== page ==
Why Invest in Instructional Coaching?
Written by: Keep Indiana Learning
Instructional coaching is a lot like sports. For those who have played sports, you know that great coaches can completely change the way you play the game—for the better. The beauty of coaching is that it offers an outside perspective on your performance, so you can pinpoint your “blind spots” and develop a game plan. Even when great coaches give positive feedback, they will continue to push you toward accomplishing new challenges. Behind every successful sports team is a passionate coach, just as behind every successful teacher is an effective instructional coach.
Instructional coaches are an essential part of professional development for instructors because they can provide insight into where there is room for improvement or correction and the areas where instructors thrive. Not to mention, they are always around to cheer on their mentees! In a nutshell, instructional coaches partner with teachers, leaders, and students to enhance learning experiences and improve student learning outcomes—which is why every school should consider incorporating them into their structure.
The Roles of an Instructional Coach
Instructional coaches wear many hats in the realm of education and instruction. As seasoned professionals, they work directly with teachers to improve the quality of each lesson plan, contributing to the overall quality of each student’s education. These coaches mainly oversee teachers’ professional development plans to ensure that they are on the path of continuous growth. In addition, these coaches stay current with the latest changes in instructional practices, technology, and pedagogy to guide teachers through alternative or new instructional methods.
Typically, instructional coaches are trained in best practices for instruction and are prepared to teach across a wide range of content areas and grade levels. However, content and grade-level-specific training can enhance the work of the instructional coach. Coaches are encouraged to be flexible in their work, supporting all teachers and content areas with the shared goal of increasing teacher capacity and enhancing student learning experiences.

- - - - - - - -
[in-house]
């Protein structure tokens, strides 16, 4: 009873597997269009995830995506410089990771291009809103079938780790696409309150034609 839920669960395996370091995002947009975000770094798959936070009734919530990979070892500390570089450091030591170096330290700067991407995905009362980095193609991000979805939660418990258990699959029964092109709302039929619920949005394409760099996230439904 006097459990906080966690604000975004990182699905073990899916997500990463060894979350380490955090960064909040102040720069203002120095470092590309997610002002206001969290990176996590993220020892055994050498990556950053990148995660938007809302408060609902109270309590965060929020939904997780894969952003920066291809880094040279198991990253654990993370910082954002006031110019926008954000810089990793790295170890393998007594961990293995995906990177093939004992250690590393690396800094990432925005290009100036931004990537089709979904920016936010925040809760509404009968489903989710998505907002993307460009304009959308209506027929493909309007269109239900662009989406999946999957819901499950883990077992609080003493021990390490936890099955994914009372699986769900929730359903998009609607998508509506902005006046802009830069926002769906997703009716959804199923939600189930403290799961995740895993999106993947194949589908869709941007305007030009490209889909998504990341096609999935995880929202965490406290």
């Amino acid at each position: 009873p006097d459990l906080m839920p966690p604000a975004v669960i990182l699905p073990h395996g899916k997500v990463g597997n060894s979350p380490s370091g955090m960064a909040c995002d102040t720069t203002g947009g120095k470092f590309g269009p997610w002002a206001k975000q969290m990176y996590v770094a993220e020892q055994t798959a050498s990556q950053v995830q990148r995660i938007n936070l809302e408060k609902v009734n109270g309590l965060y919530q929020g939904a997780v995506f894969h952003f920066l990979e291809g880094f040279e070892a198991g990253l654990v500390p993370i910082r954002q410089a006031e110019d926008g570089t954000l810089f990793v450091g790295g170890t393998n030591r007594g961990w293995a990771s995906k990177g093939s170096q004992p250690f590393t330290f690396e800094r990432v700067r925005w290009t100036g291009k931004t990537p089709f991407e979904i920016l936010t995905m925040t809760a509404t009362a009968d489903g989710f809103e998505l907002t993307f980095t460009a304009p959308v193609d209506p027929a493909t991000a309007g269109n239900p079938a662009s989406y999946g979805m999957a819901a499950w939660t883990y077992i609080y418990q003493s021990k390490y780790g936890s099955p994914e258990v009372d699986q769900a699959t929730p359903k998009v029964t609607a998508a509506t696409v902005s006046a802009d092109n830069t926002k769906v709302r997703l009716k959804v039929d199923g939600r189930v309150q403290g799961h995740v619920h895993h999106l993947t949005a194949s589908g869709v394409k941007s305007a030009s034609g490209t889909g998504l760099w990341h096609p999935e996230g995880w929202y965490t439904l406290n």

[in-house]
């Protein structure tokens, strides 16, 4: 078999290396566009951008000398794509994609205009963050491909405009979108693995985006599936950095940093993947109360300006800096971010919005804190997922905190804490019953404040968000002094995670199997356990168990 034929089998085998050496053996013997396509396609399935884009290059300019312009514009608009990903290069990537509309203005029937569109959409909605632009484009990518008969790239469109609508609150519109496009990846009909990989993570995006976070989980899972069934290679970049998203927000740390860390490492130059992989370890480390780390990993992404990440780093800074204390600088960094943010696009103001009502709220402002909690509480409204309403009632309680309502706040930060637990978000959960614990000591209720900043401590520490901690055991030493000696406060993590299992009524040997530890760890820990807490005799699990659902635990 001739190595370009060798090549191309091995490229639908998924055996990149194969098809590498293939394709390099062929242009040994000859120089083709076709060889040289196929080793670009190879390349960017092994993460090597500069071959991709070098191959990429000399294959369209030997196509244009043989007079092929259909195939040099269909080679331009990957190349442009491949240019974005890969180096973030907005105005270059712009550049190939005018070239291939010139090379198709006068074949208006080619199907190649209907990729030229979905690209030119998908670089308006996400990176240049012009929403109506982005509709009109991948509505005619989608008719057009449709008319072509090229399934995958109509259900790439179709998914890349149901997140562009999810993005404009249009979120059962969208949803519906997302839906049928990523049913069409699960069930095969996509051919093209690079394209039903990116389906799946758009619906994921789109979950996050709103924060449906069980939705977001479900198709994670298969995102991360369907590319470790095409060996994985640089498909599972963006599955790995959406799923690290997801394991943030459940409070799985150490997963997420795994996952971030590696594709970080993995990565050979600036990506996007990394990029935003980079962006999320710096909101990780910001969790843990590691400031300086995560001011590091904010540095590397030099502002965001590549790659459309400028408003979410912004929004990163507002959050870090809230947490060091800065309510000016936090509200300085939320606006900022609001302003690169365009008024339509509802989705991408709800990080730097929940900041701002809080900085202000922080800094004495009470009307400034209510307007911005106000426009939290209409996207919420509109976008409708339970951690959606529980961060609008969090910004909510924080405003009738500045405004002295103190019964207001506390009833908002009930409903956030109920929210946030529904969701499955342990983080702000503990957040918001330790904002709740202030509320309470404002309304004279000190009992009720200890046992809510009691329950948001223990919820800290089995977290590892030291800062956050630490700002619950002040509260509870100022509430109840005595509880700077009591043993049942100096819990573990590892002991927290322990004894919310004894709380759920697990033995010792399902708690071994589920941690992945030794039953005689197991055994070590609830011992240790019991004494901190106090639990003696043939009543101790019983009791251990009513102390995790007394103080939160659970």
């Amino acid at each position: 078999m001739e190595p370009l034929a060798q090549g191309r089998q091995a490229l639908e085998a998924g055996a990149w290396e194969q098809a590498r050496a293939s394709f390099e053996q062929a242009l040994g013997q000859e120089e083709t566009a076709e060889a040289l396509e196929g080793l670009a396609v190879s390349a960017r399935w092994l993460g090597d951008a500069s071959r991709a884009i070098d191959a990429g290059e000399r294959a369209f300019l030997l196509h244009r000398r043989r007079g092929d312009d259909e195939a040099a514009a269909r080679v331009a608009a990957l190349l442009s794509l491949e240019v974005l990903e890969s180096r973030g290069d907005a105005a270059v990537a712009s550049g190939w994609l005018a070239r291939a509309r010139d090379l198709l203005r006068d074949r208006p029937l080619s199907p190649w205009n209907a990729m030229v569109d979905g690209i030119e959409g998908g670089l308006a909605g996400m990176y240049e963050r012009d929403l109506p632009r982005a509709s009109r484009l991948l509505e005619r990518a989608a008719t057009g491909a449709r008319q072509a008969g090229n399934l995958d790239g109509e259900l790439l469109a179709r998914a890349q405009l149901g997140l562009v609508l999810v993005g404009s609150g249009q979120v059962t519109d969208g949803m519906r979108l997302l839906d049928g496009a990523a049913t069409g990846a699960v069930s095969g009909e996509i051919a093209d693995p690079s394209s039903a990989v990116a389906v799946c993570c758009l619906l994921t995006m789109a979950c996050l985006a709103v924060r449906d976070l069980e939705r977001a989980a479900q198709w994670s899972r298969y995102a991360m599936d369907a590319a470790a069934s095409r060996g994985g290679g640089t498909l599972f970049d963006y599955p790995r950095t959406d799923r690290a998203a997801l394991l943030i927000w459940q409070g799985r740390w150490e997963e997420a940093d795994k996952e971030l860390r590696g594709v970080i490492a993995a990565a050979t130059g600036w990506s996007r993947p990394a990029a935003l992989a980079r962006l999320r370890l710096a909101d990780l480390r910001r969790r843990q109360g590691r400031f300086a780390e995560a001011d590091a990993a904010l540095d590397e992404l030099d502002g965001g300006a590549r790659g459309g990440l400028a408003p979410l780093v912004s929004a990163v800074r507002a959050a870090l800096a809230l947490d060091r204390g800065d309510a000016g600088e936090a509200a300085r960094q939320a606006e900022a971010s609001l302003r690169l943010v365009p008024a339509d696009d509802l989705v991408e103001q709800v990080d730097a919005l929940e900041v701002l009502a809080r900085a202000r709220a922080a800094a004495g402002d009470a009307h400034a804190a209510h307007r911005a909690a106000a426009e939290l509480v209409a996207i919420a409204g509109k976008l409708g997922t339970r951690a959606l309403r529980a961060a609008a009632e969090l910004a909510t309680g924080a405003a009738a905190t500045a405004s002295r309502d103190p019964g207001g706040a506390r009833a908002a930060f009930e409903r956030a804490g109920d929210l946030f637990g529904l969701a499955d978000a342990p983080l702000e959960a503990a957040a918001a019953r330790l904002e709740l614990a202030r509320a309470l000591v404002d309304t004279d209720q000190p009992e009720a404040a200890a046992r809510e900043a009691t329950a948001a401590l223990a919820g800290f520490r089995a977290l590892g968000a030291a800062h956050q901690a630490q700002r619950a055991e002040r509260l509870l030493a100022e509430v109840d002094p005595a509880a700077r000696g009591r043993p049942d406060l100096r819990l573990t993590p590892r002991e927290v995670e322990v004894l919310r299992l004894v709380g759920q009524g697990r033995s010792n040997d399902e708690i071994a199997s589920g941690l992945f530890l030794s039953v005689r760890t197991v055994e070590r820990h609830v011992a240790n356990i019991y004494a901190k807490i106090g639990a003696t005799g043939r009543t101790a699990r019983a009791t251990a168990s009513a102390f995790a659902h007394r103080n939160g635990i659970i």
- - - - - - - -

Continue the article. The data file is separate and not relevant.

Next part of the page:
In terms of credentials, instructional coaches should have multiple years of experience within multiple grade-level or content placements, along with a record of positive student learning outcomes. Possessing an advanced degree may also provide the coach with a strong foundation. Every instructional coach should also attend training that is specific to their role prior to starting.
The number of instructional coaches at each school varies by the school itself as well as its goals for coaching work. Some school districts choose to generate roles for course content-specific coaches, while others employ coaches to support all content areas. The decision about the number of instructional coaches can also vary depending on the number of teachers and students within a given school.
Taking Action In The Classroom